"Mr. Alexander Blyth had the honor of entertaining the Poet under his own roof during his visit; and on Wednesday he returned to town, restored in health, and preparing, as we are happy to learn, a new naval anthem. It is now fully expected that the 'Mariners' will be sung at the theatres, and become an appropriate accompaniment to every launch."
The result of this spectacle was the following lyric-the "Launch of a First-rate,"—which may take its place with the best of his naval odes :
"ENGLAND hails thee with emotion,
O'er seven hundred acres fell-
Where our hearts of oak' shall dwell!
Grandeur from our earth and sky,
In your timbers shall not die!
Thou shalt cleave the ocean's path,
SPEECH AT THE ALPHA CLUB.
And the thunders of her wrath!
Like the coming whirlwind's speck!
Storm or battle ne'er shall blast-
Dec. 5th.-At a meeting held in the British Coffee House, for the establishment of a club* for the middle classes, Campbell was invited to take the chair; and from his amusing speech on that occasion, I venture to present the following light but characteristic extracts:
.... Your project is not new to me: it has long been a subject of my thoughts. In looking round the Club-houses of London, I have said to myself- How is this? All the rich men of the metropolis-all who are ambitious to be thought rich-the titled men-public men-University men-naval and military men-all have built themselves palaces of social resort. But the vast and valuable class-they who can neither afford the palace Club-house of lords, nor descend to the gin-palace of dustmen-the middle class, who constitute morally the very thews and sinews of societywho are too respectable to make the public-house their daily haunt-yet have a natural yearning for society-for conversation-for the sight of books and newspapers, that they may give them a colored map of public events-how is it that they (as if destitute of gregarious instinct) have built for themselves no houses of social and sober resort? The question is satisfactorily answered by the present meeting.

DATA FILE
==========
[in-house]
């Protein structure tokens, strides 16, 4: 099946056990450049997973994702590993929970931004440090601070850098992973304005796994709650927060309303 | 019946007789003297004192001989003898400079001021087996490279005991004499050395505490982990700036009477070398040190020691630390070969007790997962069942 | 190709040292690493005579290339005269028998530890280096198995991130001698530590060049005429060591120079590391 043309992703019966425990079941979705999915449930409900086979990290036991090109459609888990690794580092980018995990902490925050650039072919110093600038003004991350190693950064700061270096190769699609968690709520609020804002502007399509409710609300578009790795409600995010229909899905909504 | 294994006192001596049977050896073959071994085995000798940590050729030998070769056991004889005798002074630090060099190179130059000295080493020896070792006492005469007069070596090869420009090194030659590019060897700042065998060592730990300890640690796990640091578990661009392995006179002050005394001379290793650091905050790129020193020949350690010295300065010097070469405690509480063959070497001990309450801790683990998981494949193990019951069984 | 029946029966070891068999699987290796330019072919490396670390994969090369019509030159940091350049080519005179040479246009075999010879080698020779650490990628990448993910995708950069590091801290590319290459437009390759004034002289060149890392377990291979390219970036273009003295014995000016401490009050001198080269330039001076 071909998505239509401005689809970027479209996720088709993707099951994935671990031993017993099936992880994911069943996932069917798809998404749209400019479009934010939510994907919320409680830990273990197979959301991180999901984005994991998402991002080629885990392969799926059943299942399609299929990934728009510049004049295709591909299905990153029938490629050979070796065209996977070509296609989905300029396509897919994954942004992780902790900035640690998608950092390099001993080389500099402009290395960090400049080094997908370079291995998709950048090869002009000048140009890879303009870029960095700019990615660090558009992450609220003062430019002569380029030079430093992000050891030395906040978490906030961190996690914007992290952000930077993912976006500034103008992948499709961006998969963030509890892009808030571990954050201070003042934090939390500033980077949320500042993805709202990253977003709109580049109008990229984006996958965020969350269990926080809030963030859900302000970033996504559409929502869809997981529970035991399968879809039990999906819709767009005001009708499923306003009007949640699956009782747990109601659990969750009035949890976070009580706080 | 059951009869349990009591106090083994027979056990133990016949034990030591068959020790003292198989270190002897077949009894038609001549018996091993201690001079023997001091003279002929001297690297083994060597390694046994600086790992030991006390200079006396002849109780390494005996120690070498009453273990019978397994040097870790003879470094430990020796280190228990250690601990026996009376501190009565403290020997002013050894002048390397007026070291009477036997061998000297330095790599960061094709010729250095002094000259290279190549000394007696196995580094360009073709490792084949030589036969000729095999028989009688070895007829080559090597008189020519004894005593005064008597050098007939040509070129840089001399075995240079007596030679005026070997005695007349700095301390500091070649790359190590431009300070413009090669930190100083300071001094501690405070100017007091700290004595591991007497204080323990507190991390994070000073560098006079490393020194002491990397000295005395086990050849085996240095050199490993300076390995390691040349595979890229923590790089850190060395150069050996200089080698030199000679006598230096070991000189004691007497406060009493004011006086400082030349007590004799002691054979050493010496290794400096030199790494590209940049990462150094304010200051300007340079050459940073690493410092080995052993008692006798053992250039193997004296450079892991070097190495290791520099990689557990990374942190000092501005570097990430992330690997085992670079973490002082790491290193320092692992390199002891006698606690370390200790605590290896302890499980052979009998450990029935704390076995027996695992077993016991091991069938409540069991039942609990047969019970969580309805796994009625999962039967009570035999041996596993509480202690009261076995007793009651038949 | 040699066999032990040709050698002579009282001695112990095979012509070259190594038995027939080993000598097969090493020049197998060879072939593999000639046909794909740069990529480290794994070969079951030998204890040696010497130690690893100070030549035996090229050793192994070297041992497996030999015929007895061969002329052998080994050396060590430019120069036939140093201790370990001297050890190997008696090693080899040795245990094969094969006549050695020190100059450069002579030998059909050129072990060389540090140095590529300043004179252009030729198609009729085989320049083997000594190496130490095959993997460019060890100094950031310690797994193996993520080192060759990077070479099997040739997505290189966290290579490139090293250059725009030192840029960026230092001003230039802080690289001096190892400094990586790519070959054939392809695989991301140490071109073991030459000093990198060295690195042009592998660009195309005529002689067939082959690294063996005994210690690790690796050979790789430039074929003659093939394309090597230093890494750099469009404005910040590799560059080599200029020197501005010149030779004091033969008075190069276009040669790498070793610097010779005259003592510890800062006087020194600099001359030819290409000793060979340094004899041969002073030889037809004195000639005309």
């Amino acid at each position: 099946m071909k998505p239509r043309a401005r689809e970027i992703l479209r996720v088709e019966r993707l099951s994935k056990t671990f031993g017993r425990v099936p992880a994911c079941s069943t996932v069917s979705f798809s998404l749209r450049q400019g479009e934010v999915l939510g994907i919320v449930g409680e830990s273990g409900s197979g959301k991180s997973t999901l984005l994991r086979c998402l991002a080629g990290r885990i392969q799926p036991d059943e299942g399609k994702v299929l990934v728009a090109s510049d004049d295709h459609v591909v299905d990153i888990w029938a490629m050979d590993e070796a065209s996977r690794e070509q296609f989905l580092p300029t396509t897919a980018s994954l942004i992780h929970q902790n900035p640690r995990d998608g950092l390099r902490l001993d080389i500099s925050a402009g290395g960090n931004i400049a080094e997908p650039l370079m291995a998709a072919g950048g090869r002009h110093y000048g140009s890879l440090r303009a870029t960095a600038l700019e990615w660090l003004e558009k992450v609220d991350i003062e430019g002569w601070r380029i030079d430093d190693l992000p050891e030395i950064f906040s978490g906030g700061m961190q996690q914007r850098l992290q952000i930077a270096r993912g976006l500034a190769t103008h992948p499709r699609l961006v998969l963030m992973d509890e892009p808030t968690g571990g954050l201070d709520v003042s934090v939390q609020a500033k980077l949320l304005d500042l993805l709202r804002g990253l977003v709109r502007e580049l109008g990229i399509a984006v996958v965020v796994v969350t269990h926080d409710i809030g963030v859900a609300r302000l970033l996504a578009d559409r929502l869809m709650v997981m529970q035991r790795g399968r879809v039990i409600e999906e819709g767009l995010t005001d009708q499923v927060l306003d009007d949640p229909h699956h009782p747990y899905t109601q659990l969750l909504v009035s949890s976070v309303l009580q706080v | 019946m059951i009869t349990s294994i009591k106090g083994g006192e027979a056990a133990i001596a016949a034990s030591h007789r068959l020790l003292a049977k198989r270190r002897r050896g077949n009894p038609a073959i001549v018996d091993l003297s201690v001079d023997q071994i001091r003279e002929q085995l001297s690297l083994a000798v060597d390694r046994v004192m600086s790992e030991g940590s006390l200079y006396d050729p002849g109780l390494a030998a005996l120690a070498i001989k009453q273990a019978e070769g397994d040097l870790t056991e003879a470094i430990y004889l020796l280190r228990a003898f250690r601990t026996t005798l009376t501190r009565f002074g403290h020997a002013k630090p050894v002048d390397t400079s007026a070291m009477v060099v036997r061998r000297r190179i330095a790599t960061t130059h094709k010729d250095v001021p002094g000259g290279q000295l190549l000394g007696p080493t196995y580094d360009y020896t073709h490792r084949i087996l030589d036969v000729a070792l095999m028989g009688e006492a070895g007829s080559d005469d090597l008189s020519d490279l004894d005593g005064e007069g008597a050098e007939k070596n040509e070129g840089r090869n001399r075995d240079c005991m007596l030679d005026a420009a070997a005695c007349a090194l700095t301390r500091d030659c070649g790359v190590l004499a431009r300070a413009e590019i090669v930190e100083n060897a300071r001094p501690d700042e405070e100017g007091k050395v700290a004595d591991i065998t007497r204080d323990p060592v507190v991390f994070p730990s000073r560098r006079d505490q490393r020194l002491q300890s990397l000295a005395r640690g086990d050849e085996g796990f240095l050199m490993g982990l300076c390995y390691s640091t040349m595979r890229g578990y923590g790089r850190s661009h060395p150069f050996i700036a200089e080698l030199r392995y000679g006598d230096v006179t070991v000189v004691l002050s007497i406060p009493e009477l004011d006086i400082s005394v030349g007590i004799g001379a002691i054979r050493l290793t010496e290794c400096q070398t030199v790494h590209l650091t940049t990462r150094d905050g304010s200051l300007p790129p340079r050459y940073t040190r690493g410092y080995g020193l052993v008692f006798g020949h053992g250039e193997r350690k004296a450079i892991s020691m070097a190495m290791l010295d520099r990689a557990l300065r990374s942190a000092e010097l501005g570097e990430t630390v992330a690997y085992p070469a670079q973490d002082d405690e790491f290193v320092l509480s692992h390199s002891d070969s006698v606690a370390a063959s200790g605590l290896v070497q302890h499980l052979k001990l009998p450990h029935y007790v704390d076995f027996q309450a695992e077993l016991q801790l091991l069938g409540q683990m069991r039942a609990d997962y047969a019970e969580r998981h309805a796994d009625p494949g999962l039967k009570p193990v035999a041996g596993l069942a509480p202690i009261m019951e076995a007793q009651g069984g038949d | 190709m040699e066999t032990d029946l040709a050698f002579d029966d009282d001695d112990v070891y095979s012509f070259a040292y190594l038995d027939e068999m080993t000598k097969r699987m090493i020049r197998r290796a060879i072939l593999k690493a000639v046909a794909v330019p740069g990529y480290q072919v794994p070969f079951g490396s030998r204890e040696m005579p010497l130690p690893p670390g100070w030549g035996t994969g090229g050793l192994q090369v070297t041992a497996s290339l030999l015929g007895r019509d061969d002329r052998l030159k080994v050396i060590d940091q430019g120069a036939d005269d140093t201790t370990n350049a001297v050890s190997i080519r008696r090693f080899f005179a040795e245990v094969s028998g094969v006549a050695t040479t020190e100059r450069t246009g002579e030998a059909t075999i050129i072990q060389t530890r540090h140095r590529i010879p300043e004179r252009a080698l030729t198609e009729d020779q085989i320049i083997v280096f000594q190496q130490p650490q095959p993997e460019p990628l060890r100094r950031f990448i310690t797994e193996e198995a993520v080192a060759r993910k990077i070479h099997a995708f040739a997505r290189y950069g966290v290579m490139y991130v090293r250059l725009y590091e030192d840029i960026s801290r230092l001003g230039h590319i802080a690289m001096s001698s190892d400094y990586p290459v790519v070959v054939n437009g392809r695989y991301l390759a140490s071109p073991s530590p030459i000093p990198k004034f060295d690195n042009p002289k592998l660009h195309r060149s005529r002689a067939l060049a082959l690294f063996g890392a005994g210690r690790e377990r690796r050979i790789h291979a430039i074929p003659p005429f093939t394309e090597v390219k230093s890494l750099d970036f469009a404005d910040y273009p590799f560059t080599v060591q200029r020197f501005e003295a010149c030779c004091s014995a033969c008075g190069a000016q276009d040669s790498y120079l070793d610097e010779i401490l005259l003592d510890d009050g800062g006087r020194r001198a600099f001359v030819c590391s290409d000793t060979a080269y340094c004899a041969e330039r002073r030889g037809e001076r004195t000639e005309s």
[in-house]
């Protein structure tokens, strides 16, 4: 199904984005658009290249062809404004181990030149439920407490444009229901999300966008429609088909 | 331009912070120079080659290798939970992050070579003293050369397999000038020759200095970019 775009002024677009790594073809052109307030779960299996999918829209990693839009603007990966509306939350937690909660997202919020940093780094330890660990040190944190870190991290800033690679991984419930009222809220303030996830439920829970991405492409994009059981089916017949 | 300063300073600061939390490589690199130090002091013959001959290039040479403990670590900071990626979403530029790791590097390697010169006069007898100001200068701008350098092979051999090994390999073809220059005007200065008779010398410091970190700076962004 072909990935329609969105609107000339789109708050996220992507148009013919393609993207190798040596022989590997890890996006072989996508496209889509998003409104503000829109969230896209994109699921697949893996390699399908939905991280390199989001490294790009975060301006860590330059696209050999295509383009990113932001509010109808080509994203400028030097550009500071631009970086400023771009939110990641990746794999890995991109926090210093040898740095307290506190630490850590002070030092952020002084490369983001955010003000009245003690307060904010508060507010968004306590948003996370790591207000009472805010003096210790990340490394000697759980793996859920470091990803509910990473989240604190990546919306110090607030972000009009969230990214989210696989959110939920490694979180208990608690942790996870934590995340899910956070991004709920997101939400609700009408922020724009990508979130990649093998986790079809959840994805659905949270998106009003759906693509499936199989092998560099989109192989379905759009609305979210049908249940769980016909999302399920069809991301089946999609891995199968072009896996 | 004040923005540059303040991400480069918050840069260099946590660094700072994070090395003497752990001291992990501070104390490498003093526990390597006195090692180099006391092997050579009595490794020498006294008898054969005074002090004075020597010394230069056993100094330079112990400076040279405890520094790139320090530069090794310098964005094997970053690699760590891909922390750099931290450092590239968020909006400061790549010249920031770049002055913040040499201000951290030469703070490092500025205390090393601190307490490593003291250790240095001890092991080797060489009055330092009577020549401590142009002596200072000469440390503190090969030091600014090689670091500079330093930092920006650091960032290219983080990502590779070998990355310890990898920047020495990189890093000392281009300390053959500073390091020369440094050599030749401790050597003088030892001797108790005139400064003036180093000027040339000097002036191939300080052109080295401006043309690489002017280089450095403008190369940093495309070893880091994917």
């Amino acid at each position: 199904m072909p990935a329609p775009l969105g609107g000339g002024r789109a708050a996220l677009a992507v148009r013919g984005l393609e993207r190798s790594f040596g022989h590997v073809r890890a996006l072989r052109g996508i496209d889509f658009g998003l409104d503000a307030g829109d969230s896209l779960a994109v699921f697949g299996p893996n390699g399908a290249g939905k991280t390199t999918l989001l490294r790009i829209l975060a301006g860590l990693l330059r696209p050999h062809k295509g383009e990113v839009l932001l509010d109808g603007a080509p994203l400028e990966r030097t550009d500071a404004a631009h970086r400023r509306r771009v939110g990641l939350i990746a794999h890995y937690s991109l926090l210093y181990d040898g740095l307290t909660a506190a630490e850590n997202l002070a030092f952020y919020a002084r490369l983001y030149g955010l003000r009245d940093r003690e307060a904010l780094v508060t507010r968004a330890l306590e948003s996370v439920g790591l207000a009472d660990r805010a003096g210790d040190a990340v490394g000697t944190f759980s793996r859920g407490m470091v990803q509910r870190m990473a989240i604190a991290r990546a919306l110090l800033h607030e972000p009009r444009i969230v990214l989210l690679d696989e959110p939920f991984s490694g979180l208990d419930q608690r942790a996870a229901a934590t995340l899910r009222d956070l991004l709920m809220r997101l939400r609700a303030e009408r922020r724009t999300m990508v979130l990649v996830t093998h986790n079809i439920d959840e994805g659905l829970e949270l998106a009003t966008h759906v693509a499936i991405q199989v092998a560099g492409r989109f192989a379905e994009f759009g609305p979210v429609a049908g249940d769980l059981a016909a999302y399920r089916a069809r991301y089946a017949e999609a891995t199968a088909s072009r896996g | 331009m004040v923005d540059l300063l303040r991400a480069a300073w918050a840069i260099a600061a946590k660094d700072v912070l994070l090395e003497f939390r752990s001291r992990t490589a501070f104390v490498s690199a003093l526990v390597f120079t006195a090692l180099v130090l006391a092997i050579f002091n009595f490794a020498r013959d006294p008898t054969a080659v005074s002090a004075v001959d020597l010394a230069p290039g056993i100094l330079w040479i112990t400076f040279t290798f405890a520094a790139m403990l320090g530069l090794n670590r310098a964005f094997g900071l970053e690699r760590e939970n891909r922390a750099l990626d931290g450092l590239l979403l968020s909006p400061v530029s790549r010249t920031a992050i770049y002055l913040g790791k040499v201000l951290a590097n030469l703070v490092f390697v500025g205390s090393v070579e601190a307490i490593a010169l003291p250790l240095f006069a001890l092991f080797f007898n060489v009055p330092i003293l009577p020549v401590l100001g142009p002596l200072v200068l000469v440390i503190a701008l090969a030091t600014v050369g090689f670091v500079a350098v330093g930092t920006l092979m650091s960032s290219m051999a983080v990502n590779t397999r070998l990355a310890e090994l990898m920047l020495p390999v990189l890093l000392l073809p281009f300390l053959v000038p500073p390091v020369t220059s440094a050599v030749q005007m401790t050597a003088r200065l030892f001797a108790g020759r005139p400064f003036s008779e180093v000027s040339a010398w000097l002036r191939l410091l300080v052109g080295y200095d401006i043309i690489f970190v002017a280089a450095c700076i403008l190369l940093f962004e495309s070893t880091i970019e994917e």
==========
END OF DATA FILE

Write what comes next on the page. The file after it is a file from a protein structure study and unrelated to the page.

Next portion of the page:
"Your intended association has for one of its chief objects, that of making men independent of the tavern, and untempted to superfluous compotation. Though not rich myself, I belong to a West-End Club, and as expensive, I believe, as any in London; but were its subscription doubled, I should not quit it-so agreeable is the companionship I find in it. This Club is the solace of my life. A tuft-hunter once hinted that he would patronize us which I was determined he should not do. Are you all gentlemen in the Clarence? Yes, every inch of us.' 'But have you any noblemen? Not one.' 'Ha-I suspect none of your members have ever risen high in the world.' What!-have not three of our membersone of them an M.P.-ascended in a balloon? If that is not high in the world, I know not what is !'"
"Clubs, I must confess, are more important to unmarried than to married men but no man will be the worse husband for having access to publications which he cannot have at home, and to the conversation of sober extra-domestic society. The old Athenians, our fathers in civilization, had friendly associations for mutual protection against poverty-in fact Benefit Clubs; and from these they certainly did not exclude married citizens.
*This was to be called the Alpha Club, and "to be followed by an Alphabet of Clubs on the same principle."
The clubs of antiquity, however, remind me of a very quaint argument drawn from the latter against clubs-namely, that married men should resign them; because Hercules, under the dominion of his wife, laid aside his club! But I protest against this perversion of a classical fact. Omphale, the lady-love of Hercules, was not his wife: she was his mistressand his mistress with a vengeance! She took away from him his only manly toggery-his lion's skin-the Mackintosh of the heroic ages-wore it herself-cudgelled the hero with his own club-set him to spin-and, whipping off the buskins from her pretty feet, wallopped his ears with them whenever he was lazy at the distaff-as if he had been a classical prototype of Jerry Sneak. But I beg pardon-Hercules sneaked not to a wife, but a mistress; and this is clearly no argument for a married man resigning his Club."